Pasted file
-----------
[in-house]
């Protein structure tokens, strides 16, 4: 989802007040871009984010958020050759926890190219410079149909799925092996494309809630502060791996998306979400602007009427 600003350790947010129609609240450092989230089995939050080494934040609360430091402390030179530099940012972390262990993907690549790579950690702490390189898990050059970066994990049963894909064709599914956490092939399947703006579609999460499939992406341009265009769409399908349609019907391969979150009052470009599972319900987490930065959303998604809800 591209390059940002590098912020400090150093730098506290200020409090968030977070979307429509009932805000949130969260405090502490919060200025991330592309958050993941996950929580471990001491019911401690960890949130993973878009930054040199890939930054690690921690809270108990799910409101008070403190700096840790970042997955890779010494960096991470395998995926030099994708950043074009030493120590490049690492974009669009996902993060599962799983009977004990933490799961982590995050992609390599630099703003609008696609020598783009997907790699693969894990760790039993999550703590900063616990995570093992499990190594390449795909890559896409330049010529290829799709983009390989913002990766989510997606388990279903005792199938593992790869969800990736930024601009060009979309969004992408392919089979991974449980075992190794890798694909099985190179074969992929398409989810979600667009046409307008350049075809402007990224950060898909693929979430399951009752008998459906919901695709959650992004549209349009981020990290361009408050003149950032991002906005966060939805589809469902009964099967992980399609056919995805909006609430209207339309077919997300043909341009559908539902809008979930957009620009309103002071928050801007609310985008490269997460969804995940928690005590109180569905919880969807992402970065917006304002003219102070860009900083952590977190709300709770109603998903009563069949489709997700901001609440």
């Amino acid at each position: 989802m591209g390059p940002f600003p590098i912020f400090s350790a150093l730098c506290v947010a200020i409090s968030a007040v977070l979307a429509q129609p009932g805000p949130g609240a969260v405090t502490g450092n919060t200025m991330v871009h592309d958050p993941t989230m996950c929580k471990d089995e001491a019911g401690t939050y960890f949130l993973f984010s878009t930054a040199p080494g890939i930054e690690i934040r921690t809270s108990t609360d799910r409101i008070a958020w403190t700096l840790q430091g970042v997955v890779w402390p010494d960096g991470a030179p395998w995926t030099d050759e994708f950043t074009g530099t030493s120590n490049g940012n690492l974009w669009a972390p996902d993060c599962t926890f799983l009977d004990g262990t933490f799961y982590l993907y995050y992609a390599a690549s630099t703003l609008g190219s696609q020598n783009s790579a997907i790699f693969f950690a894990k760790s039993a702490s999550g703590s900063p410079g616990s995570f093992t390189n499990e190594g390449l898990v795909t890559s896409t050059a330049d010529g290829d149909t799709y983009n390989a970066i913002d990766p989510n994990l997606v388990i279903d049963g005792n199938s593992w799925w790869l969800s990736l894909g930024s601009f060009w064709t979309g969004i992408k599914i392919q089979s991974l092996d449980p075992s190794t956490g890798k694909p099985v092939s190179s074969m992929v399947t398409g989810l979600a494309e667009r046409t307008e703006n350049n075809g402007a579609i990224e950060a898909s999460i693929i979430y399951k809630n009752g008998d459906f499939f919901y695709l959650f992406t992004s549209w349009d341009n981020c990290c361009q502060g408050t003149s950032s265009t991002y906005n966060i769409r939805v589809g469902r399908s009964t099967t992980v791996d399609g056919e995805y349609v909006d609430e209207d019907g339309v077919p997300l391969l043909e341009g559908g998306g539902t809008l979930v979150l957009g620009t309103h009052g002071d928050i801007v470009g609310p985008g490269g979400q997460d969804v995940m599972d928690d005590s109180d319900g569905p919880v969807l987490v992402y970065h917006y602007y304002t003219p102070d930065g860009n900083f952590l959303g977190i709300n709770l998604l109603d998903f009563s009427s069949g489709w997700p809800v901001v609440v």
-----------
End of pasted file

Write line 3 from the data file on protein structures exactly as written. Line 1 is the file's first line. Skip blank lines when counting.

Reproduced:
């Amino acid at each position: 989802m591209g390059p940002f600003p590098i912020f400090s350790a150093l730098c506290v947010a200020i409090s968030a007040v977070l979307a429509q129609p009932g805000p949130g609240a969260v405090t502490g450092n919060t200025m991330v871009h592309d958050p993941t989230m996950c929580k471990d089995e001491a019911g401690t939050y960890f949130l993973f984010s878009t930054a040199p080494g890939i930054e690690i934040r921690t809270s108990t609360d799910r409101i008070a958020w403190t700096l840790q430091g970042v997955v890779w402390p010494d960096g991470a030179p395998w995926t030099d050759e994708f950043t074009g530099t030493s120590n490049g940012n690492l974009w669009a972390p996902d993060c599962t926890f799983l009977d004990g262990t933490f799961y982590l993907y995050y992609a390599a690549s630099t703003l609008g190219s696609q020598n783009s790579a997907i790699f693969f950690a894990k760790s039993a702490s999550g703590s900063p410079g616990s995570f093992t390189n499990e190594g390449l898990v795909t890559s896409t050059a330049d010529g290829d149909t799709y983009n390989a970066i913002d990766p989510n994990l997606v388990i279903d049963g005792n199938s593992w799925w790869l969800s990736l894909g930024s601009f060009w064709t979309g969004i992408k599914i392919q089979s991974l092996d449980p075992s190794t956490g890798k694909p099985v092939s190179s074969m992929v399947t398409g989810l979600a494309e667009r046409t307008e703006n350049n075809g402007a579609i990224e950060a898909s999460i693929i979430y399951k809630n009752g008998d459906f499939f919901y695709l959650f992406t992004s549209w349009d341009n981020c990290c361009q502060g408050t003149s950032s265009t991002y906005n966060i769409r939805v589809g469902r399908s009964t099967t992980v791996d399609g056919e995805y349609v909006d609430e209207d019907g339309v077919p997300l391969l043909e341009g559908g998306g539902t809008l979930v979150l957009g620009t309103h009052g002071d928050i801007v470009g609310p985008g490269g979400q997460d969804v995940m599972d928690d005590s109180d319900g569905p919880v969807l987490v992402y970065h917006y602007y304002t003219p102070d930065g860009n900083f952590l959303g977190i709300n709770l998604l109603d998903f009563s009427s069949g489709w997700p809800v901001v609440v």